Rough terrain cranes: Pick and mix
By Christian Shelton03 February 2020
Rough terrain cranes have traditionally been particularly popular in the oil and gas sector. Yet as these industries have experienced a general global decline the rough terrain crane market is not as buoyant as it has previously been. This was perhaps most starkly illustrated by lack of rough terrain crane launches at this year’s Bauma trade show in Munich, Germany, with USA-based company Link-Belt being the only large manufacturer to launch a totally new model.
There are signs of positivity, however, as nearly all the main manufacturers had some type of rough terrain representation on their stands at Bauma and, as we approach the next large trade show, ConExpo, new models are starting to make their way onto the market.
The most recent rough terrain crane on the market is the SR-500LX from Japanese crane manufacturer Kato. It has a 51 tonne capacity at a 2.5 metre radius. Its five-section telescopic boom extends to 42 metres. It has a 9.4 metre to 13.7 metre telescopic luffing jib, called EJib, which can be used with the main boom at any length. Capacity is 4.2 tonnes with the main boom set at 72 degrees and it gives a maximum lifting height of 57.1 metres. The jib can be offset between 5 and 60 degrees. Outriggers can be set at four positions, from a fully retracted 2.48 metres up to 7 metres fully extended.
Power is from a 200 kW, 7.5 litre Mitsubishi 6M60-TL straight-six diesel with electronically-controlled common rail fuel injection. Maximum torque is 785 Nm at 1,400 min-1.
Accommodation and controls are all improved over the previous model, Kato said. A touchscreen allows monitoring and adjustment and there is an Eco switch function to optimise engine speed according to what is required for the crane’s activity. Data logging is included and the new ACS moment limiter keeps capacity within a safety margin and allows working range limits to be set.
Dimensions for road travel are 2.9 metres wide, 12.76 metres long, including the boom overhang at the front, and it’s 3.88 metres tall. Gross weight is given as 37.075 tonnes.
Prior to this most recent launch, at the Bauma show, Kato launched a 25 tonne capacity CR-250RV Cityrange model. It is a two-axle mini rough terrain or city class hydraulic telescopic crane with 29 metre full power boom. Fly jib extensions give from 5.3 to 8.2 metres of extra reach with hydraulic telescoping and offset to 60 degrees and all under load.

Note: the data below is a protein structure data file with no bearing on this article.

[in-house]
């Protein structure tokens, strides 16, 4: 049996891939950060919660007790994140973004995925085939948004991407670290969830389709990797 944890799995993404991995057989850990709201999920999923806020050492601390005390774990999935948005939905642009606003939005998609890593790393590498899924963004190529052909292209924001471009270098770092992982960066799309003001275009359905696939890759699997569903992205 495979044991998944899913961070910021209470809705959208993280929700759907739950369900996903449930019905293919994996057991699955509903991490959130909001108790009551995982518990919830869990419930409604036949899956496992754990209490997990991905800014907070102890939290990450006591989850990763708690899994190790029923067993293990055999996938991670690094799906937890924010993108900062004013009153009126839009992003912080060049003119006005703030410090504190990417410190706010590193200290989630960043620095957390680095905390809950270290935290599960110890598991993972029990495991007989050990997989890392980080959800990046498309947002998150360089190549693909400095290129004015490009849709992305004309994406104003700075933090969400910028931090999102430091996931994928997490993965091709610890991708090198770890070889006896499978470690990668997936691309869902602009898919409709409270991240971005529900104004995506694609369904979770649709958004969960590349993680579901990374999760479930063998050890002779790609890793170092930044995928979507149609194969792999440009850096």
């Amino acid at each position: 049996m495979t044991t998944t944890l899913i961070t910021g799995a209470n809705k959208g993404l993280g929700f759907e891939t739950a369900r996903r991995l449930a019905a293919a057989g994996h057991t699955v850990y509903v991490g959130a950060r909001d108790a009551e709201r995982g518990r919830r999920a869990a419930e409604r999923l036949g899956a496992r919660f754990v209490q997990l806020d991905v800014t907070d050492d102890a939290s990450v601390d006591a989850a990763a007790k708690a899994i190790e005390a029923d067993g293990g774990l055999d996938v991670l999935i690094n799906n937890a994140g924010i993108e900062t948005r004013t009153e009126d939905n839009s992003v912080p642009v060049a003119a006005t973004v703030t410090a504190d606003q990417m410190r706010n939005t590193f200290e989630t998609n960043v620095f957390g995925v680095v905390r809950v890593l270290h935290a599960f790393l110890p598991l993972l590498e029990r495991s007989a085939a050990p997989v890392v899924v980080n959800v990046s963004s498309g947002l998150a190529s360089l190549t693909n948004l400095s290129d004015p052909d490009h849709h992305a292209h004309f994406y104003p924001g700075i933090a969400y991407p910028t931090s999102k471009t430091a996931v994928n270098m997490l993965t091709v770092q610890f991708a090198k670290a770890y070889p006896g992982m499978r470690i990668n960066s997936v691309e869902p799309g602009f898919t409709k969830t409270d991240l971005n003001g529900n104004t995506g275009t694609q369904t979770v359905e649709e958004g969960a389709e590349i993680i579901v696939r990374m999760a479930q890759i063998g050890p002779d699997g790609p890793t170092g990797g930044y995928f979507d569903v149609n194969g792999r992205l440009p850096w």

Power is from a 205 kW Cummins QSB 6.7 litre Stage V diesel. Axle loads are less than 12 tonnes, the manufacturer said, and suspension on both axles is hydro pneumatic.
A camera system is fitted as standard and in the cab there is a new 300 mm colour touchscreen control system. Its short tail swing radius of 2.42 metres is designed to allow use in confined spaces and urban areas.
The new Link-Belt crane launched at Bauma is the 120|RT. It has a capacity of 110 tonnes (120 US tons) provided via a six-section 11.6 to 50 metre (38.3 to 164.1 foot) pin and latch formed boom.
It typifies a trend toward manufacturers producing larger capacity rough terrain cranes. “Right now it seems the larger you go in capacity the more active the market,” confirms Kelly Fiechter, product manager rough terrain cranes, Link-Belt.
The 120|RT has a two-piece 10.7 to 17.7 metre (35 to 58 foot) on-board offsettable fly with manual offsets at 0, 15, 30 and 45 degrees. The fly boom has been designed to be erected by one person with the aim of minimising work at height. It has ground controls for fly assist and boom hoist cylinders. Two 4.9 metre (16 foot) lattice insert extensions provide a maximum tip height of 79.8 metres (261.7 feet).
The six-speed transmission is powered by a Stage V/Tier IV compliant Cummins QSB 6.7L 232 hp (173 kW) diesel engine. A Tier III Cummins QSB 6.7L 240 hp (179 kW) diesel engine is also available.
The axles are mounted to the carrier via a greaseless four-link suspension system. Routine service is aided by centralised electrical locations, remote mounted filters, and easy-access fluid checks, said Link-Belt.
The 24 volt electrical system uses controller area network (CAN bus) wiring. This, Link-Belt said, enables multiplexing between the crane’s five modules, which control key functions, including outrigger beams and winches. This means that in the event of a module being out of use other modules compensate and enable the crane to keep on working.
Access to the carrier deck is facilitated via new ladders. Link-Belt says that regardless of slew angle the operator has easy access to the flat deck from the cab. The 120|RT has textured paint and slip-resistant finish on the carrier deck.